Subsystem: Creatine and Creatinine Degradation

This subsystem's description is:

Creatine is a naturally occurring amino acid that is used to store and supply energy to muscle cells in vertebrates. Creatine is found in the blood, brain, and muscle of many organisms. The enzyme creatine kinase adds a phosphate to creatine (creatine + ATP = creatine-phosphate + ADP + 2 H+ ), generating creatine-phosphate (PCr).
Creatinine (Crn) is a breakdown product of creatine phosphate in muscle, and is usually produced at a fairly constant rate by the body in a nonenzymatic process. Creatinine is not reabsorbed, and is mainly filtered by the kidney and excreted in the urine. Both creatine and creatinine can be used by microorganisms as carbon and nitrogen sources.
In contrast to the nonenzymatic conversion of Cr and PCr to Crn in vertebrates, a growing number of microorganisms are being discovered to express specific enzymes for the degradation of Cr and Crn. Several lines of evidence suggest an involvement of microbial Cr and Crn degradation in vertebrate physiology and pathology. Bacteria and fungi capable of degrading Cr and Crn have been identified in chicken and pigeon droppings, human urine and feces , as well as the bacterial flora of the human colon.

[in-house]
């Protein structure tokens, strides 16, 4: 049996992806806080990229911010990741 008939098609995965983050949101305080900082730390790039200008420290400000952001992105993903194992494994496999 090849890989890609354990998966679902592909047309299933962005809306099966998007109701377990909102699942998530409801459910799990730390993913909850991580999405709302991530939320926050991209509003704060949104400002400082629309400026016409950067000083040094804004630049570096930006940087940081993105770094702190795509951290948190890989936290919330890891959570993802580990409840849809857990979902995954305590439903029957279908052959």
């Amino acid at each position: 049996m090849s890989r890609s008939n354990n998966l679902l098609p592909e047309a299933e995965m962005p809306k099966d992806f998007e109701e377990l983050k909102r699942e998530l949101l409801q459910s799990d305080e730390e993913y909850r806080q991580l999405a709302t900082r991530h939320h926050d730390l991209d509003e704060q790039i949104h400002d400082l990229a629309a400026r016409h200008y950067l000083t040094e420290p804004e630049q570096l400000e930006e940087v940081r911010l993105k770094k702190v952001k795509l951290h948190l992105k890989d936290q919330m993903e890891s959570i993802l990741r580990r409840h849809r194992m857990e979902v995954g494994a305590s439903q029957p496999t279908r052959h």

At least four alternative microbial creatinine degradation pathways have been discovered (see Notes).

variants:
1.0 - Crn is degraded to 1-methylhydantoin and ammonia; a single enzyme displays both cytosine deaminase and Crn deaminase activity

For more information, please check out the description and the additional notes tabs, below

Literature ReferencesCreatine transporters: a reappraisal. Speer O Molecular and cellular biochemistry 2004 Jan-Feb14977199
Creatine and creatinine metabolism. Wyss M Physiological reviews 2000 Jul10893433
DiagramFunctional RolesSubsystem SpreadsheetDescriptionAdditional Notes 
Group Alias
Abbrev.Functional RoleReactionsScenario ReactionsGOLiterature
SubsetsColoring
collapsed
expanded


  
display  items per page
«first  «prevdisplaying 1 - 1745 of 1745next»  last»
Taxonomy Pattern